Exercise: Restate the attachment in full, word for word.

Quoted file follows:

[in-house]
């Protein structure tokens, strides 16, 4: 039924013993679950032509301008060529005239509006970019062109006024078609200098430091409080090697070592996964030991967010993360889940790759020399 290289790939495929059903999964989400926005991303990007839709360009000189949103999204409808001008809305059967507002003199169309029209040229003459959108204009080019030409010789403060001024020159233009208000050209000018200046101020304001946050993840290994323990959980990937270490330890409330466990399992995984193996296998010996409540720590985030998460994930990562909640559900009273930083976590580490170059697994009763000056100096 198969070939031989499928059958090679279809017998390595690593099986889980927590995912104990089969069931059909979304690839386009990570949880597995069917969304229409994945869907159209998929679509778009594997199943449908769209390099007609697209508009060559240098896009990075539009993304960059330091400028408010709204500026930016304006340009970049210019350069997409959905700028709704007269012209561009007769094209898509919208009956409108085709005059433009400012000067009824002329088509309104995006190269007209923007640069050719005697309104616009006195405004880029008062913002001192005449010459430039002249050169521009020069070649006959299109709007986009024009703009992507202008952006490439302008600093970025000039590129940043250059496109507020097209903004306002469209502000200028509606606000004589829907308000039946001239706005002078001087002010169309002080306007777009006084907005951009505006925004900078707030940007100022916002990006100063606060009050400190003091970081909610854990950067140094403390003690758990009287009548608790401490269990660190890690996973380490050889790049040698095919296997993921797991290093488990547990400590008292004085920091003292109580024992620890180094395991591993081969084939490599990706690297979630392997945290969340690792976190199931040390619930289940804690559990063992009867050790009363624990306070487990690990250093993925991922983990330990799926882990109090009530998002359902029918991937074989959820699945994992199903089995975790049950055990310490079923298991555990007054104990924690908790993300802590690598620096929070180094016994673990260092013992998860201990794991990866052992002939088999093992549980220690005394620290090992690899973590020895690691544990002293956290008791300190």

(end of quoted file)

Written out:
[in-house]
């Protein structure tokens, strides 16, 4: 039924013993679950032509301008060529005239509006970019062109006024078609200098430091409080090697070592996964030991967010993360889940790759020399 290289790939495929059903999964989400926005991303990007839709360009000189949103999204409808001008809305059967507002003199169309029209040229003459959108204009080019030409010789403060001024020159233009208000050209000018200046101020304001946050993840290994323990959980990937270490330890409330466990399992995984193996296998010996409540720590985030998460994930990562909640559900009273930083976590580490170059697994009763000056100096 198969070939031989499928059958090679279809017998390595690593099986889980927590995912104990089969069931059909979304690839386009990570949880597995069917969304229409994945869907159209998929679509778009594997199943449908769209390099007609697209508009060559240098896009990075539009993304960059330091400028408010709204500026930016304006340009970049210019350069997409959905700028709704007269012209561009007769094209898509919208009956409108085709005059433009400012000067009824002329088509309104995006190269007209923007640069050719005697309104616009006195405004880029008062913002001192005449010459430039002249050169521009020069070649006959299109709007986009024009703009992507202008952006490439302008600093970025000039590129940043250059496109507020097209903004306002469209502000200028509606606000004589829907308000039946001239706005002078001087002010169309002080306007777009006084907005951009505006925004900078707030940007100022916002990006100063606060009050400190003091970081909610854990950067140094403390003690758990009287009548608790401490269990660190890690996973380490050889790049040698095919296997993921797991290093488990547990400590008292004085920091003292109580024992620890180094395991591993081969084939490599990706690297979630392997945290969340690792976190199931040390619930289940804690559990063992009867050790009363624990306070487990690990250093993925991922983990330990799926882990109090009530998002359902029918991937074989959820699945994992199903089995975790049950055990310490079923298991555990007054104990924690908790993300802590690598620096929070180094016994673990260092013992998860201990794991990866052992002939088999093992549980220690005394620290090992690899973590020895690691544990002293956290008791300190």